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Transformers DOTM
by yo go re

After several years of using standardized terminology for their various Transformers size classes, Hasbro apparently forgot the basic simple premise of "it's good enough, leave it alone," because now they've changed them. Legends are "Legion Class," Scouts are "Commander," and both of them are wrapped together under the Cyberverse banner, with the idea that they'll generally be in scale with one another.

Human pilots have traveled thousands of miles just to study the moves Powerglide executes in midair. His acrobatic aerial accomplishments impress all who see them - friend and enemy alike. His skill is the only thing that has kept him alive, since his light armor makes him a soft target for his Decepticon foes.

That bio is very similar to the original G1 Powerglide, who recently received an update in the Universe 2.0 line. That was a very big toy, though, and the original Powerglide was very small. Thus, it's nice to see him return as a Scout Commander figure, even if it is in the movie continuity. But if you wanted to have him be a G1 stand-in, would he work? Let's find out!

Powerglide has a nice robot mode. He's a constant mixture of spindly and bulky, but it works out for the design overall. For instance, super scrawny feet, huge shins, thin legs, etc. There's good mass in the upper chest, so he looks strong, and the head is a reference to the G1 design - it's got the same faceplate, and even the "gun" on top.

He's got great articulation, too. Swivel shoulders, balljointed biceps, hinged elbows, balljointed hips and balljointed knees. It's often impressive how playable the small, simple toys can be. There really isn't any logical pose you'd want to get him into that you can't, even though he doesn't have a waist. There's one substantial difference between this Powerglide and the original, and that's the placement of his wings: rather than being between the shoulder and the body, they're mounted on the forearms; it's an unusual choice, but the only thing that could really be said to be "wrong" about it is that it's different than we're used to.

Changing Powerglide to his altmode is a bit more complex than you might expect. There are a few tricky steps, but nothing so bad that you won't have the hang of it after one or two changes. Gotta admit, though, looking at the wings and the way they attach, there's no reason they couldn't have been inside the shoulders. I know, I know, I just got done saying the change is fine, but darn it, I would have liked him better if the wings went where they're "supposed" to.</fanboy>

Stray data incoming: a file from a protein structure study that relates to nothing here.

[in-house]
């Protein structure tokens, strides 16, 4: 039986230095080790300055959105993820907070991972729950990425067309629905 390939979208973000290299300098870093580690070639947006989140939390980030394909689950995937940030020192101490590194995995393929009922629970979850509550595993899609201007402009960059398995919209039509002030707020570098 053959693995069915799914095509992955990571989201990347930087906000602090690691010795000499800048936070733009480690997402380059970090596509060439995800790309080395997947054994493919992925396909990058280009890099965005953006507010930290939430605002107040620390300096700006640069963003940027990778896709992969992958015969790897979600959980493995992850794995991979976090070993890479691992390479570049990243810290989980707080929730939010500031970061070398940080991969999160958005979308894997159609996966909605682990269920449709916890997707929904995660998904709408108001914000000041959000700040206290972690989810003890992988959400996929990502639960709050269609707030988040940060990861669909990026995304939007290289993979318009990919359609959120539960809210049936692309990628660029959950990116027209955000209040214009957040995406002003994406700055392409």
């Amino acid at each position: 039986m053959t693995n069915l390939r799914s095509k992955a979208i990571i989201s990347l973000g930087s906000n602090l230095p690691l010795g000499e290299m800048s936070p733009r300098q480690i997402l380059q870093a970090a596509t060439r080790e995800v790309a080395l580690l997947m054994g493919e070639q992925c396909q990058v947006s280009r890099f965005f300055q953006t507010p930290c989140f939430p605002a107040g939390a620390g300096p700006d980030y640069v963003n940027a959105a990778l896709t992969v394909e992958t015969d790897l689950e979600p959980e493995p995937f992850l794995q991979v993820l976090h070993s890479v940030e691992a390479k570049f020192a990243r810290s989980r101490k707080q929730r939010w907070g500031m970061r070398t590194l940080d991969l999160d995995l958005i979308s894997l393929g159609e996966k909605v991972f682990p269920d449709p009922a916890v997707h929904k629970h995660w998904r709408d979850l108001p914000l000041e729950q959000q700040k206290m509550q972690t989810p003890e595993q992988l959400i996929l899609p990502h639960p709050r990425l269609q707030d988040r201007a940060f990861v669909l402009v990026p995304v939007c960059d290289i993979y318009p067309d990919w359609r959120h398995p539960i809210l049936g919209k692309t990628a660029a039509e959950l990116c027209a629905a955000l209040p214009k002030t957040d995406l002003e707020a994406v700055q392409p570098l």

The altmode is, of course, an A-10 Thunderbolt - a modified version, clearly, but still recognizable. There's no mistaking those big engines on the back. There's no ignoring them, either, because they make the plane back-heavy, and the rear landing gear is too far forward, so Powerglide tips backward when you have him on display. Sometimes you can fiddle around and get all three wheels to rest on the ground at once, but most of the time it looks like he's taking off.

The main complaint about Universe 2.0 Powerglide was the color - for whatever reason, Hasbro forewent the familiar red and instead painted the plane white. No worry about that here! The fuselage is a fine dark red, with a few silver details on the wings, engines and tailfins, and black for the cockpit. The Gatling gun under the noseis a slightly darker red, nearly brown. His Autobot symbols have small wings of their own - he;s in the Autobot Air Force!

Powerglide gets a few removable weapons, as well. There's a bundle of missiles under each wing, and they're two different sculpts: rather than being symmetrical, each one is a unique design. And hey, since the weapons are attached in front of the landing gear, they add a little extra weight to the front of the plane and keep it from tipping back on its bottom! Hooray! You can fold the missiles around and combine them into this really goofy handheld weapon for robot mode - it looks like Cable's idea of a Derringer.

So, Powerglide: he's packaged as a movie toy, but if you need a version for your Classics collection, he'll be right at home there. If you got the 2009 Powerglide, it's the wrong color - this one isn't. If you bought one of the red versions of that mold, it was still too big - this one isn't. Though it's ostensibly part of the Dark of the Moon universe, he doesn't really have the "movie" aesthetic: you know, the "animalistic" shapes the movie characters tend to have; so while he has a lot of technological details, it's not that different from what you'd expect in Classics or Generations. The toy isn't perfect (those wings!), but for just a few dollars, this is a very good Powerglide - movie or Classics!

-- 06/07/11

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